Look for Single Page Apps to be a defining characteristic of API-first SaaS 2.0 companies.

What else? What are some more thoughts on API-first SaaS 2.0 Single Page Apps?

The Three Types of SaaS Integrations

Continuing with last week’s post titled Integrations as Key for Next Generation SaaS Success, there’s a critical point that was missed in that not all product integrations are created equal — not even close. For SaaS 2.0 startups, catching up to the depth and variety of integrations of the incumbents is one of the major challenges. When thinking through integrations, it’s important to understand the three major types:

  • Native Integrations – Integrations that are developed in-house to send/receive data as well as call remote functions and expose additional internal functionality are native integrations. Native integrations are the most valuable as the quality is typically higher and the SaaS company is committed to maintain them.
  • JavaScript Overlay Integrations – Integrations that are done via a Google Chrome Extension or JavaScript to override the user interface of a third-party app are UI overlay integrations. A common example is the industry of Chrome Extensions that add functionality to Gmail through the user interface and not the API.
  • Middleware Integrations – Integrations that are written and maintained by a third-party integration platform to connect two disparate apps are middleware integrations (e.g. MuleSoft or Zapier). Middleware integrations can be more expensive and/or slower depending on the APIs of the products being connected.

When thinking through the integration landscape, it’s important to understand that there are a variety of integration types and they aren’t equal.

What else? What are some more types of integrations with SaaS products?

Software Contracts and Traditional Business Practices

As an investor, I like seeing portfolio companies have their customers sign annual (or multi-year!) contracts and get the benefit of cash flow predictability (including prepayment) and customer commitment. In exchange for doing a longer customer contract, the vendor company can invest more in the customer acquisition process, the on-boarding/implementation process, and on-going customer success and support.

As a buyer, I dislike contracts as the needs of the business can change (need to cancel or downgrade — not possible), the vendor can provide poor service or a poor product experience for a period of time and there’s no recourse, and product usage can fluctuate (Slack is famous for only charging for users that actually use the product, not all users in the system). No contracts and more flexibility to adjust spending (specifically, spending less during certain months) is more customer-friendly.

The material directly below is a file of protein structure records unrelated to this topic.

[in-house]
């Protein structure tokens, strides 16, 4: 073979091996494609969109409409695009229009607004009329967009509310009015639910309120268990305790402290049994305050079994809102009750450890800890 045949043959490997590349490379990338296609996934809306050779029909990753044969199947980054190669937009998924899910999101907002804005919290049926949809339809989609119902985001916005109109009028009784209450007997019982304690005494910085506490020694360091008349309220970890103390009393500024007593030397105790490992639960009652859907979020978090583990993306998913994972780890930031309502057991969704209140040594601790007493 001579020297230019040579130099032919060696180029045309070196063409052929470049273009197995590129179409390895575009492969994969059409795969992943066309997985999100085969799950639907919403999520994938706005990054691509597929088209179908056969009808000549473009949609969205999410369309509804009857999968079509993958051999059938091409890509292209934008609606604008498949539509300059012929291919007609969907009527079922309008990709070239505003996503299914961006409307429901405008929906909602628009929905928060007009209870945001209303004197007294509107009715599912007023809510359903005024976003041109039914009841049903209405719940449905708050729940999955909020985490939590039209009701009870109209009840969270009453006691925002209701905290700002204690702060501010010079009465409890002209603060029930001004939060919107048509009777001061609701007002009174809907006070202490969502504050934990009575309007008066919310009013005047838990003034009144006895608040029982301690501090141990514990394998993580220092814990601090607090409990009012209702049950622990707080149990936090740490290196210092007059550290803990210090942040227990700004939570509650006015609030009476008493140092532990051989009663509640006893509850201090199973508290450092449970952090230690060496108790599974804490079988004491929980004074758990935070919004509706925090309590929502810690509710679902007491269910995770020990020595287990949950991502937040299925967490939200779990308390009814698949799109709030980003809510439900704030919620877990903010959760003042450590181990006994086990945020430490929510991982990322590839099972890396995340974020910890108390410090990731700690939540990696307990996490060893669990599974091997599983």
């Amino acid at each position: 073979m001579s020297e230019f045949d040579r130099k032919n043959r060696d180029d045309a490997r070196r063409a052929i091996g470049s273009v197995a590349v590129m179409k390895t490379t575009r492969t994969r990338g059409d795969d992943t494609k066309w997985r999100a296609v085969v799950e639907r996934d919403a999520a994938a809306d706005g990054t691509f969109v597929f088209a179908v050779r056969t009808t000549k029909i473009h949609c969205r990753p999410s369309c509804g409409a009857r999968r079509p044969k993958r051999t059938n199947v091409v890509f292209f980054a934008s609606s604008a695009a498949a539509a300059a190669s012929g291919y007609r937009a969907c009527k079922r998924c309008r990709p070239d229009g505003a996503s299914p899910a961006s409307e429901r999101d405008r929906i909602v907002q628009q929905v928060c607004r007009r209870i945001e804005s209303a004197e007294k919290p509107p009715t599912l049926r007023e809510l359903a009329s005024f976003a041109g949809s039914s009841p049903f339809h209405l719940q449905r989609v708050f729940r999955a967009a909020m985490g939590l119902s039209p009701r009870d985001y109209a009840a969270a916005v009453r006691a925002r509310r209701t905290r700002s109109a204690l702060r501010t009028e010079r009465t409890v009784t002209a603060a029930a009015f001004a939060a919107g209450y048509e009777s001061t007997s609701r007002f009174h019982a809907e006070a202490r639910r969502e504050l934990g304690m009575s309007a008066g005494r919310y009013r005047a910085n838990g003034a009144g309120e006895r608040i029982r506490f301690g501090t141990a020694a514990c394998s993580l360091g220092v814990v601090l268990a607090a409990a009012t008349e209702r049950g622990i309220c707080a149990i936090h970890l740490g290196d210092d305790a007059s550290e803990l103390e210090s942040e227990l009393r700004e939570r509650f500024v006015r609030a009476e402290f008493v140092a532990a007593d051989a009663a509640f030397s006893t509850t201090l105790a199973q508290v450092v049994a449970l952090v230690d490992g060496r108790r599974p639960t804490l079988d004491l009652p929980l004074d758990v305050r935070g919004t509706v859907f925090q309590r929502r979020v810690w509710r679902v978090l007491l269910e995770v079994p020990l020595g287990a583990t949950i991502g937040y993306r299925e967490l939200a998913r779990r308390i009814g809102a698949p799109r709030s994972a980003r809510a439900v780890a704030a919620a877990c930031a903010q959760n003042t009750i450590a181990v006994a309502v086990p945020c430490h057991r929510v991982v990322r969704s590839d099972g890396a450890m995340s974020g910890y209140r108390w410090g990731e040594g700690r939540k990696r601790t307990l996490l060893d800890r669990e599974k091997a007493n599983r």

Over time, as more next generation SaaS companies emerge, and there’s more comparable competition in the market, I believe we’re going to see more SMB software vendors not require contracts and have more flexible business practices that better align with how users want to buy. This will be a slow transition but expect it to be mainstream in the next 5 – 10 years.

What else? Do you think SMB vendors requiring annual contracts will be continue to be the norm?

Workflow App or Persistent Background Service for SaaS Success

Continuing with Characteristics of Successful SaaS Products, a friend pointed out that while workflow apps are the most common type of successful SaaS app, there’s another category of successful SaaS app: persistent background services. Persistent background services are a class of SaaS apps that once configured run automatically with little to no on-going human interaction, often via API calls.

Here are some example persistent background services:

  • Calendly – Scheduling service overlaid on Google Calendar, Office 365, and iCloud to make it easy to schedule meetings with professionals.
  • SendGrid – Email delivery as a service for bulk and transactional email messages (e.g. API to send lost password emails, customer email receipts, etc.).
  • Twilio – Telephony in the cloud to trigger phone calls, text messages, video chat, and more via API (e.g. click to call from a CRM, text messages for two factor authentication, etc.).

Add persistent background services as another class of successful SaaS app to go along with the workflow apps (the characteristics of successful SaaS apps are still applicable).

What else? What are some more thoughts on persistent background services as another type of successful SaaS apps?